Yankees on Aaron Judge's Wild Year: 'If He's Struggling, Everybody's Struggling'

Joon LeeStaff WriterAugust 17, 2017

New York Yankees' Aaron Judge (99) reacts after hitting a fly out during the seventh inning of a baseball game against the Boston Red Sox Friday, Aug. 11, 2017, in New York. (AP Photo/Frank Franklin II)
Frank Franklin II/Associated Press

Aaron Judge has set a lot of records so far this year.

He broke Joe DiMaggio's Yankees team record of 29 homers for a rookie. He set a Statcast record for highest exit velocity by hitting a solo home run off Chris Tillman in June at 121.1 mph. He set the MLB record for most home runs through 25 games in a rookie season.

Judge also broke another record on Wednesday night against the Mets: consecutive games with a strikeout, besting Adam Dunn's MLB record by going down on strikes in 33 straight contests.

The strikeout record represents the icing on the cake for Judge's troubling second half, in which he's hit just .185/.346/.398 while striking out in 46.3 percent of at-bats heading into Wednesday night, up from 36.2 percent in the first half. Judge is going through his first extended struggles this season following a first-half in which he hit .329/.448/.691 with 30 homers, 13 doubles and 66 RBI.

Much of the Yankees' surprising performance in the standings—4.5 games back in the American League East, leading the Wild Card by three games—comes as a result of Judge's strong performance this year. Judge struggled in his first abbreviated stint in the big leagues in 2016. when he hit .179/.263/.345, but he made adjustments to his approach at the plate to fuel a breakout season.

Kathy Willens/Associated Press

Now, according to Yankees left fielder Brett Gardner, is a critical time for Judge to make adjustments again.

"You don't just make two or three adjustments. You need to continue to make them over the course of the season, and the course of your career," Gardner tells Bleacher Report. "Guys like myself, Matt Holliday and C.C. Sabathia, some veteran minds around the game, can really help the young guys. You talk baseball. It's always good to pick guys' brains about how they would attack certain hitters and where we're going to play on defense and how they would attack us if they were on different teams."

Aaron Judge and Brett Gardner
Aaron Judge and Brett GardnerJoe Robbins/Getty Images

Just as Judge made major changes in the first half to fuel his star turn, pitchers around baseball have come back with tweaks of their own to attack the 6'7", 282-pound outfielder. According to Baseball Savant, pitchers threw Judge fastballs up in the strike zone 10.9 percent of the time in the first half. So far in the second half, that number has jumped to 14.5 percent, with more fastballs thrown up-and-away. Per ESPN.com's Mark Simon, umpires are calling more high pitches as strikes against Judge.

Since the strikeout streak started, Judge is hitting .182, third-worst among 149 players with 100 at-bats. According to ESPN Stats and Information, he's striking out in 39 percent of his plate appearances, second-worst to Colorado Rockies shortstop Trevor Story. Since July 8, Judge has struck out 55 times. Fifteen players who qualify for the batting title, including Dustin Pedroia, Justin Turner, Buster Posey, Andrelton Simmons and Ian Kinsler, have struck out fewer times this entire season.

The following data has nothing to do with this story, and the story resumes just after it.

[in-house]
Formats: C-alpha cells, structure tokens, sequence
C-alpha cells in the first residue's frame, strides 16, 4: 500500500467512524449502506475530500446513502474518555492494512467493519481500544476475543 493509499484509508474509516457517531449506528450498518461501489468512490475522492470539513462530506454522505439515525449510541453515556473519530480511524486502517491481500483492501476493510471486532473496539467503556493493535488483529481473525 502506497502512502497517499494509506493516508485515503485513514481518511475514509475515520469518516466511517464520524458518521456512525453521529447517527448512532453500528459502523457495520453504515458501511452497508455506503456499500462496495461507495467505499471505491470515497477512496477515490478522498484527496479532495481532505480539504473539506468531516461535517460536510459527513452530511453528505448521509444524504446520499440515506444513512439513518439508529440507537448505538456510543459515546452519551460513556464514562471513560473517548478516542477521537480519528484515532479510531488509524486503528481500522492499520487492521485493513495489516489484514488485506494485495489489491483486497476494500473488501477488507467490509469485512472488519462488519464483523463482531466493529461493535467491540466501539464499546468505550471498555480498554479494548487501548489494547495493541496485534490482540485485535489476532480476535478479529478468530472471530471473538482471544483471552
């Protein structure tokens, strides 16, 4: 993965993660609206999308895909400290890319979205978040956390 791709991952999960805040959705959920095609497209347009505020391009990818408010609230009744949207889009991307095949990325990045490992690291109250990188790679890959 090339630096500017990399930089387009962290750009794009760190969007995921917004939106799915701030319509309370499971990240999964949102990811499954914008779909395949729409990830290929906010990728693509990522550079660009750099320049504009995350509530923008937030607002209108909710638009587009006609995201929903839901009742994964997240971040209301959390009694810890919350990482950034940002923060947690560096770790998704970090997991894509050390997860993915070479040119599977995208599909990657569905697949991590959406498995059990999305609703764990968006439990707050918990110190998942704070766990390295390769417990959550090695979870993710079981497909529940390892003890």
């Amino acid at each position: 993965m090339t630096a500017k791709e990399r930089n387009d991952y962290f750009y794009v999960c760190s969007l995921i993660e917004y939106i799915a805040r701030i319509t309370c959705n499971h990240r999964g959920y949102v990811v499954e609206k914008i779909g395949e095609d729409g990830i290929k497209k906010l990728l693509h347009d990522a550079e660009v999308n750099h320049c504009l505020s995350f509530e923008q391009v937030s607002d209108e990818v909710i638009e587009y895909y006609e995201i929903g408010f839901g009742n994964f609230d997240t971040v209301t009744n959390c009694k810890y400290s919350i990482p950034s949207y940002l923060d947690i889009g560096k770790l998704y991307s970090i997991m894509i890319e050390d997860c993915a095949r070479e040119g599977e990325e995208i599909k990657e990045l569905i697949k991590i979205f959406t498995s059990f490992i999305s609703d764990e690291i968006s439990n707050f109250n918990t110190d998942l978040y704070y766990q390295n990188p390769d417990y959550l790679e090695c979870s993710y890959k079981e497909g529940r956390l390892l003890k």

Multiple teammates expressed little concern to Bleacher Report about Judge finding his way out of his struggles. Yankees shortstop Didi Gregorius says that Judge's even-keeled persona and his dedication to getting better will help him bounce back.

"He doesn't have to change. It's a good personality. ... You want him to stay like that," Gregorius says. "You don't want a guy to change. It's just about being himself. He stays mellow, the way he is and handles everything the right way."

Gardner, who played for nearly a decade with Derek Jeter, says he sees a similar day-to-day approach in Judge.

Derek Jeter and Aaron Judge
Derek Jeter and Aaron JudgeAl Bello/Getty Images

"There were times where [Jeter] struggled at the plate, and he would be the first to tell you that you have to block that out and that's one of the great things about baseball," Gardner says. "You may have a rough night the night before, but you've got a chance to come back out the next day and redeem yourself. It's not like football where you may have to wait a week to come back out and try to right the ship."

The Yankees hope Judge can right the ship before the playoffs. In short time, the 25-year-old has become one of the most famous baseball players on the planet and anointed the heir apparent to Jeter as the face of the Bronx Bombers. As currently positioned, the Yankees are prepared to make a run into the postseason, but a significant amount of their success depends on Judge, their lineup linchpin and their best hitter. As he figures out his current struggles, teammates will have to pick up the slack.

"It's a team and not just one guy. If he's struggling, everybody's struggling," Gregorius says. "It's a team, not just one person."